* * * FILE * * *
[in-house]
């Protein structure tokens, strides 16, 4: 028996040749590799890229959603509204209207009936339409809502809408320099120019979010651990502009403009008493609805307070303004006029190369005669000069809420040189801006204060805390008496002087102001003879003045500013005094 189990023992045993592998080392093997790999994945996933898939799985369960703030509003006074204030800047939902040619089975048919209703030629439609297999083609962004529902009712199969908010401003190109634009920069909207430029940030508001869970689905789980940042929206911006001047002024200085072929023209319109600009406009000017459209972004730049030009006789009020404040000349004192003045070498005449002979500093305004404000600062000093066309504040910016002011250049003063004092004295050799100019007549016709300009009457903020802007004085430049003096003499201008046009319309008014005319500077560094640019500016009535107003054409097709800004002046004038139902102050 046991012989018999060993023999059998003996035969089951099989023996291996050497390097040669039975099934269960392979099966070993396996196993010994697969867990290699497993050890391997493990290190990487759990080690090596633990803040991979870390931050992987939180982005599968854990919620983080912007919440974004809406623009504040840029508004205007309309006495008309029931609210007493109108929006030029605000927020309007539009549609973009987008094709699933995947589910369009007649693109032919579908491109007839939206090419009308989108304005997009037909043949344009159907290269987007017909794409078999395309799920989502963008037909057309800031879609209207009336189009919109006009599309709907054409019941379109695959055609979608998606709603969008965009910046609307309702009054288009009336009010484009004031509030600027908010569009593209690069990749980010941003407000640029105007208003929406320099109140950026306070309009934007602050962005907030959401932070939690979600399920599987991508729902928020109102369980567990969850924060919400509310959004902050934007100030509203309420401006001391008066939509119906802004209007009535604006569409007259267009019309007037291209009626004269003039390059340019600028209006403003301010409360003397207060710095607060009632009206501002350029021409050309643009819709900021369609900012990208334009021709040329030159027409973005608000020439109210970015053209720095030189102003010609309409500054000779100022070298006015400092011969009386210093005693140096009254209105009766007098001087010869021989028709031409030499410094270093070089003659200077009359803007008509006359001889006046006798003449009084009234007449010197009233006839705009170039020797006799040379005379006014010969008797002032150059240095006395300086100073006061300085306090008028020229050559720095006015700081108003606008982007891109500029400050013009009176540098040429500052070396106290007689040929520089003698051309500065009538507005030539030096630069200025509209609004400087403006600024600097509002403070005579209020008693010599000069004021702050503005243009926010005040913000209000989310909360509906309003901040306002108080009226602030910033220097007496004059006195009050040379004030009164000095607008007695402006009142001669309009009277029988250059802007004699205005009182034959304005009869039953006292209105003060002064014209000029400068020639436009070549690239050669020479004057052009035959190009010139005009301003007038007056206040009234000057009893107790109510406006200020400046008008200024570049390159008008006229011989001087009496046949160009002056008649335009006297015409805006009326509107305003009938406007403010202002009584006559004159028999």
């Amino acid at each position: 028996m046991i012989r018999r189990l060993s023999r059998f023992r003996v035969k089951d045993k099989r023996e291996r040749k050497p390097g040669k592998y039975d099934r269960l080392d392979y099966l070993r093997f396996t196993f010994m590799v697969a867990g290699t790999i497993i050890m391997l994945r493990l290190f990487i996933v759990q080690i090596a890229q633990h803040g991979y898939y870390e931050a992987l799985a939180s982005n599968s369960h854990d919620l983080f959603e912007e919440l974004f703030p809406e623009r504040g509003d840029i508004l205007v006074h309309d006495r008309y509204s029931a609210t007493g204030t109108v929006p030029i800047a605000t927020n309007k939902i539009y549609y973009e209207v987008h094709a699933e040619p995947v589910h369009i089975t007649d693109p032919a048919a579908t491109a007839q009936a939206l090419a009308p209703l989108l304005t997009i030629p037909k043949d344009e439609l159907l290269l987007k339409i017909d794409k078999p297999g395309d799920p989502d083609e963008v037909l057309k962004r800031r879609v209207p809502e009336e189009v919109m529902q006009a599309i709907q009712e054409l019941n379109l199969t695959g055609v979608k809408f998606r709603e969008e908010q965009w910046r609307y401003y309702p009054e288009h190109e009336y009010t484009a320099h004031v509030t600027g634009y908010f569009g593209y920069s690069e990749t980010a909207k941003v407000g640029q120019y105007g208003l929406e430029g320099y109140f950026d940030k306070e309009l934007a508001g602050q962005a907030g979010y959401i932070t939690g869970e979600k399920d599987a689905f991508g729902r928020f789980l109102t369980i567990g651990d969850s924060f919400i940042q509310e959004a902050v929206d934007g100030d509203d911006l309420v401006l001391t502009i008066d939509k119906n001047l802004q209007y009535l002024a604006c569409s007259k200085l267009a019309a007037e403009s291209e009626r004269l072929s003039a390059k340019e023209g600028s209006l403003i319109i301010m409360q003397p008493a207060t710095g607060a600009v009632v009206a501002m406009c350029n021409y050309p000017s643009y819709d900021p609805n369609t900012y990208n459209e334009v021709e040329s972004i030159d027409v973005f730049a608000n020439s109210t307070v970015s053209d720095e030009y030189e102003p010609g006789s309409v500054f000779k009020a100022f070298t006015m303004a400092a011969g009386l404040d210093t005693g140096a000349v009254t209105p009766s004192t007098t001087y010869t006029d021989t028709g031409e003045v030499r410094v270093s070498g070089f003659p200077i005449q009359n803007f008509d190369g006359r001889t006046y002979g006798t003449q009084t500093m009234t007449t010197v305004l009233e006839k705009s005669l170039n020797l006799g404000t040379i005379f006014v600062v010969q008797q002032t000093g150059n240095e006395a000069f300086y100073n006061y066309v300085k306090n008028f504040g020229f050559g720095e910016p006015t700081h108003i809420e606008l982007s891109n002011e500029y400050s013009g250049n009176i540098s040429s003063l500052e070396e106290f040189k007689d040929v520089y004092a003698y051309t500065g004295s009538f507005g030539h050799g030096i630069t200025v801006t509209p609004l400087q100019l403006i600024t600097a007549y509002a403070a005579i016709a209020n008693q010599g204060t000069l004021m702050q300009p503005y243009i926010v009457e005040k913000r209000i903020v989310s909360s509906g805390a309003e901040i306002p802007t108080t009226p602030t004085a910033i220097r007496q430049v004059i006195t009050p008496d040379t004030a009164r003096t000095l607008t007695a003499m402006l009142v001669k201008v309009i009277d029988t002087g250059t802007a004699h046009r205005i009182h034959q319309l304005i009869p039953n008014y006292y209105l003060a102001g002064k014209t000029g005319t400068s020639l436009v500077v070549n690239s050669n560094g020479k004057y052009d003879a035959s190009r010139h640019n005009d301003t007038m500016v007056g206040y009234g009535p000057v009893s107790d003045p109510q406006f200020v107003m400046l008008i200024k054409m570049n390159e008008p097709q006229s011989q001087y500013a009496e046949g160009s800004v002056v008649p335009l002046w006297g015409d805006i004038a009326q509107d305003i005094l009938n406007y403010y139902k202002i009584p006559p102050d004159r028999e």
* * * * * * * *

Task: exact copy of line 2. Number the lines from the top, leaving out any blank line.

């Protein structure tokens, strides 16, 4: 028996040749590799890229959603509204209207009936339409809502809408320099120019979010651990502009403009008493609805307070303004006029190369005669000069809420040189801006204060805390008496002087102001003879003045500013005094 189990023992045993592998080392093997790999994945996933898939799985369960703030509003006074204030800047939902040619089975048919209703030629439609297999083609962004529902009712199969908010401003190109634009920069909207430029940030508001869970689905789980940042929206911006001047002024200085072929023209319109600009406009000017459209972004730049030009006789009020404040000349004192003045070498005449002979500093305004404000600062000093066309504040910016002011250049003063004092004295050799100019007549016709300009009457903020802007004085430049003096003499201008046009319309008014005319500077560094640019500016009535107003054409097709800004002046004038139902102050 046991012989018999060993023999059998003996035969089951099989023996291996050497390097040669039975099934269960392979099966070993396996196993010994697969867990290699497993050890391997493990290190990487759990080690090596633990803040991979870390931050992987939180982005599968854990919620983080912007919440974004809406623009504040840029508004205007309309006495008309029931609210007493109108929006030029605000927020309007539009549609973009987008094709699933995947589910369009007649693109032919579908491109007839939206090419009308989108304005997009037909043949344009159907290269987007017909794409078999395309799920989502963008037909057309800031879609209207009336189009919109006009599309709907054409019941379109695959055609979608998606709603969008965009910046609307309702009054288009009336009010484009004031509030600027908010569009593209690069990749980010941003407000640029105007208003929406320099109140950026306070309009934007602050962005907030959401932070939690979600399920599987991508729902928020109102369980567990969850924060919400509310959004902050934007100030509203309420401006001391008066939509119906802004209007009535604006569409007259267009019309007037291209009626004269003039390059340019600028209006403003301010409360003397207060710095607060009632009206501002350029021409050309643009819709900021369609900012990208334009021709040329030159027409973005608000020439109210970015053209720095030189102003010609309409500054000779100022070298006015400092011969009386210093005693140096009254209105009766007098001087010869021989028709031409030499410094270093070089003659200077009359803007008509006359001889006046006798003449009084009234007449010197009233006839705009170039020797006799040379005379006014010969008797002032150059240095006395300086100073006061300085306090008028020229050559720095006015700081108003606008982007891109500029400050013009009176540098040429500052070396106290007689040929520089003698051309500065009538507005030539030096630069200025509209609004400087403006600024600097509002403070005579209020008693010599000069004021702050503005243009926010005040913000209000989310909360509906309003901040306002108080009226602030910033220097007496004059006195009050040379004030009164000095607008007695402006009142001669309009009277029988250059802007004699205005009182034959304005009869039953006292209105003060002064014209000029400068020639436009070549690239050669020479004057052009035959190009010139005009301003007038007056206040009234000057009893107790109510406006200020400046008008200024570049390159008008006229011989001087009496046949160009002056008649335009006297015409805006009326509107305003009938406007403010202002009584006559004159028999």